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Thursday, August 28, 2008

Doon Street Tower, London, United Kingdom

Secretary of State approves major mixed use development on London’s South Bank
Master-planned by Lifschutz Davidson Sandilands, the Doon Street scheme is set to stand adjacent to the National Theatre on Upper Ground London SE1. The mixed use development includes a 144.3 m, 48 storey slender residential tower of 329 flats with public uses at ground level, a new town square with lift and stairs to Waterloo Bridge, a public swimming and indoor leisure centre, Rambert Dance Company’s new headquarters and studios (designed by Allies & Morrison Architects) and an educational/office building.

Despite receiving planning approval from Lambeth Council and the Mayor of London in 2007, objections relating to the size of the tower, the lack of affordable housing and the impacts on the views of London from St James’s Park and Somerset House were lodged by English Heritage and Westminster Council.

Following a public inquiry in March Secretary of State Hazel Blears issued an approval yesterday. Taking into account the high quality design of the building and technical virtuosity, Blears concluded that the delicate balance between landscape and buildings would not be seriously damaged by the appearance of the Doon Street tower despite agreeing that the proposed development fails to preserve a setting appropriate to Somerset House. However, she considered that the harm is somewhat mitigated by the non-visibility of the tower from the courtyard, and the variation in its visibility from the terrace, as well as by the fact that other more intrusive buildings are visible above the north range.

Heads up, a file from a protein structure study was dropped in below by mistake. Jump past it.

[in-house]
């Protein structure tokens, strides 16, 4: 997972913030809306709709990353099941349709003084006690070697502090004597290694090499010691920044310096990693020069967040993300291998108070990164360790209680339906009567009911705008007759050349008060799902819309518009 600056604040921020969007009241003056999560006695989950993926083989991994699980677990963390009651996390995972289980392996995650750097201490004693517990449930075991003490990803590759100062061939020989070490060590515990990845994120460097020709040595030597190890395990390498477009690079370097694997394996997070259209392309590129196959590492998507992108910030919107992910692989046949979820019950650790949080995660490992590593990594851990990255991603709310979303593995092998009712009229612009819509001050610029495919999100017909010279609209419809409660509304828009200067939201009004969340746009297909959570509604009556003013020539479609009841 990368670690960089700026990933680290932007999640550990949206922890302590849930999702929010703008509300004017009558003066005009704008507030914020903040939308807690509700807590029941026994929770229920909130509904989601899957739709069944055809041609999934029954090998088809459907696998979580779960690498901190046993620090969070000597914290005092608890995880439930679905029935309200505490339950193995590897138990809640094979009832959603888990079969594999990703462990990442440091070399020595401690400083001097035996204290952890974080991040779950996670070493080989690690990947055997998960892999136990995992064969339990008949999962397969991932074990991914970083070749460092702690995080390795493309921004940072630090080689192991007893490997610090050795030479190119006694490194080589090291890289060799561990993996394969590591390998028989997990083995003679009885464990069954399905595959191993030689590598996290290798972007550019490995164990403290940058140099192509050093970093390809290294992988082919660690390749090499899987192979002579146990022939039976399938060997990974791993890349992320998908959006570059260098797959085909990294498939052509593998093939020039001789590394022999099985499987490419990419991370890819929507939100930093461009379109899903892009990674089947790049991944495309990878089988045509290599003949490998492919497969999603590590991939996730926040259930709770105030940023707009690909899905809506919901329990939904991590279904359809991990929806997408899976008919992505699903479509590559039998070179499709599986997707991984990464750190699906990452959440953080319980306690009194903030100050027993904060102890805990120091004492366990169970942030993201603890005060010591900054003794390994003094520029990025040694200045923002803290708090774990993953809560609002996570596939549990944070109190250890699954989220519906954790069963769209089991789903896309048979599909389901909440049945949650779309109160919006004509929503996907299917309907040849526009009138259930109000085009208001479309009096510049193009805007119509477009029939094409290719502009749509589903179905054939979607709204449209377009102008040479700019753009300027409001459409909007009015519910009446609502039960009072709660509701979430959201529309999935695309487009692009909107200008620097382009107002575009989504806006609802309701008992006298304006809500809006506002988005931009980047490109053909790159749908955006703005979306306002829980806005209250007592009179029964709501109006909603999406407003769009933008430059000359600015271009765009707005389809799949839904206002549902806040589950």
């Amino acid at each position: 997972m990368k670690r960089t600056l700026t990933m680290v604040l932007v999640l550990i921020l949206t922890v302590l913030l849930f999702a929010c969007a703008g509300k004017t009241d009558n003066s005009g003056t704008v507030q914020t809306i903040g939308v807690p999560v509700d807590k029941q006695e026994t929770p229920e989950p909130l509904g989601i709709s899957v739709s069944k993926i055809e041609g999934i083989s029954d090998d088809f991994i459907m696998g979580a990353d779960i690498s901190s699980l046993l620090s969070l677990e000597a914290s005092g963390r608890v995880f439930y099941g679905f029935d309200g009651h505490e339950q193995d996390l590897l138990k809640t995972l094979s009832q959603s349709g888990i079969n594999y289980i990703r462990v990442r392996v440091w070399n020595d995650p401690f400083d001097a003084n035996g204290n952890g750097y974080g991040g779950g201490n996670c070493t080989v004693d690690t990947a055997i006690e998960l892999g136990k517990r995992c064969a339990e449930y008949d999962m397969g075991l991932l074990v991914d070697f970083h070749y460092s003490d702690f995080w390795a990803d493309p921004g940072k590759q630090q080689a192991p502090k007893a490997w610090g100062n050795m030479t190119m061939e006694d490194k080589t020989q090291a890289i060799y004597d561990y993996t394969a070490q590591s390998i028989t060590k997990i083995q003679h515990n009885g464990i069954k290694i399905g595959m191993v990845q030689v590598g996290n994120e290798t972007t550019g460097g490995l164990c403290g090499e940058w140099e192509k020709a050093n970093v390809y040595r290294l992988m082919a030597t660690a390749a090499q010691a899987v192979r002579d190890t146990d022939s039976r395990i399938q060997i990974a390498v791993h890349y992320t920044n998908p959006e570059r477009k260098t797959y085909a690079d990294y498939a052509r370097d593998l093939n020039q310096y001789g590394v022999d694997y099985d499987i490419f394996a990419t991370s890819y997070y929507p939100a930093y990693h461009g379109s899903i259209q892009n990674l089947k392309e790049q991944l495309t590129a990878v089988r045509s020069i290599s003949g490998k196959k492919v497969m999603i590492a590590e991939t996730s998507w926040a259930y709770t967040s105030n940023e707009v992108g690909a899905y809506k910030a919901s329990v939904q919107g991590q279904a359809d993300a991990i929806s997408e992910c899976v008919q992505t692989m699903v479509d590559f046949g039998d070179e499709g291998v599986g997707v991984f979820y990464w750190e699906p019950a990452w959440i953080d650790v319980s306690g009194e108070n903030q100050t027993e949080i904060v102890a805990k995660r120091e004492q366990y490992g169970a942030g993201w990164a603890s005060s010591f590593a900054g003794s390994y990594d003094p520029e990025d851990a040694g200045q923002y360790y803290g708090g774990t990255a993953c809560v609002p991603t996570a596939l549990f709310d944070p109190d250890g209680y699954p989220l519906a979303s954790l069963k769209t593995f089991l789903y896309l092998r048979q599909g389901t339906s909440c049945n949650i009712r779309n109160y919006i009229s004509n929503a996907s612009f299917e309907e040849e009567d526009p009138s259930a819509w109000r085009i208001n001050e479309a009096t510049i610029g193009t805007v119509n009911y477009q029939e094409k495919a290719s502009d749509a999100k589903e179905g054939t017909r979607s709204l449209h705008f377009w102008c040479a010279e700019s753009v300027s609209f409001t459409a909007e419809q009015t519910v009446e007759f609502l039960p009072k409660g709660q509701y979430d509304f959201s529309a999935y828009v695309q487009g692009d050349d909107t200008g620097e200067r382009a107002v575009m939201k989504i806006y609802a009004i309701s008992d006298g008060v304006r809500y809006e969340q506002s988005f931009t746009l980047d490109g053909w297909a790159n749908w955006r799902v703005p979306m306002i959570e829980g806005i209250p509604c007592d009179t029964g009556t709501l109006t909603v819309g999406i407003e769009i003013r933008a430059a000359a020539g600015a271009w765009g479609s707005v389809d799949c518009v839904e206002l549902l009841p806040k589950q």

With regards to not providing affordable housing it was concluded that the inclusion of a sports centre and swimming pool at no public cost negated this necessity and that the increase in resident population would assist in local regeneration.

English Heritage are appalled by the decision stating: “The Secretary of State has not only overturned the advice of English Heritage as her expert advisors, but she has also chosen to decline the opinion of an independent Inspector. English Heritage finds it incomprehensible that her reason for doing so was because she considered that community benefits outweigh harm to the historic environment as though one must be at the sacrifice of the other. There are alternative options that would have provided the same community benefits but would have been more sensitive, without causing serious damage to historic buildings spaces and views. Obviously we do not consider this matter closed and we are considering our next steps and the options open to us.”

The decision is now subject to a six weeks period when appeals can be made to the High Court to overturn the decision. To be successful any appeal would have to show that the Secretary of State had not followed the proper legal process rather than on the merits of the case.

Laura Salmi
architecture NOW

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